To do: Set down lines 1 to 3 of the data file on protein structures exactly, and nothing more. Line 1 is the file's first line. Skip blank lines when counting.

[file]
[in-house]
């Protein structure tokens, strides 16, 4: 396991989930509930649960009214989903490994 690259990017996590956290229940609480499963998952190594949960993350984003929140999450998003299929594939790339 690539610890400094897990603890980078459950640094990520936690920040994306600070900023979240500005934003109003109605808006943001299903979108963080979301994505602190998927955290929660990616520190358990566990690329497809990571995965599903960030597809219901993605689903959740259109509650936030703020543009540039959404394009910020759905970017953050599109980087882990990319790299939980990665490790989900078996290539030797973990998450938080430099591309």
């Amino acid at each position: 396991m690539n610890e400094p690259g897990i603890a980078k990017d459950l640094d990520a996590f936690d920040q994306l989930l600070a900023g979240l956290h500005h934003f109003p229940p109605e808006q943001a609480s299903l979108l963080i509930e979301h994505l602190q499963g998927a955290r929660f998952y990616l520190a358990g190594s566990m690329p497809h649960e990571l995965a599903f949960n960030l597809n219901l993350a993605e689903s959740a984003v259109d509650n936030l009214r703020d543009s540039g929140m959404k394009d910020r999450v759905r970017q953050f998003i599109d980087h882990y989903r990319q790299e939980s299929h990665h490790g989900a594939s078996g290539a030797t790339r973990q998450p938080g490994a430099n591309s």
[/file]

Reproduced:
[in-house]
């Protein structure tokens, strides 16, 4: 396991989930509930649960009214989903490994 690259990017996590956290229940609480499963998952190594949960993350984003929140999450998003299929594939790339 690539610890400094897990603890980078459950640094990520936690920040994306600070900023979240500005934003109003109605808006943001299903979108963080979301994505602190998927955290929660990616520190358990566990690329497809990571995965599903960030597809219901993605689903959740259109509650936030703020543009540039959404394009910020759905970017953050599109980087882990990319790299939980990665490790989900078996290539030797973990998450938080430099591309």
């Amino acid at each position: 396991m690539n610890e400094p690259g897990i603890a980078k990017d459950l640094d990520a996590f936690d920040q994306l989930l600070a900023g979240l956290h500005h934003f109003p229940p109605e808006q943001a609480s299903l979108l963080i509930e979301h994505l602190q499963g998927a955290r929660f998952y990616l520190a358990g190594s566990m690329p497809h649960e990571l995965a599903f949960n960030l597809n219901l993350a993605e689903s959740a984003v259109d509650n936030l009214r703020d543009s540039g929140m959404k394009d910020r999450v759905r970017q953050f998003i599109d980087h882990y989903r990319q790299e939980s299929h990665h490790g989900a594939s078996g290539a030797t790339r973990q998450p938080g490994a430099n591309s």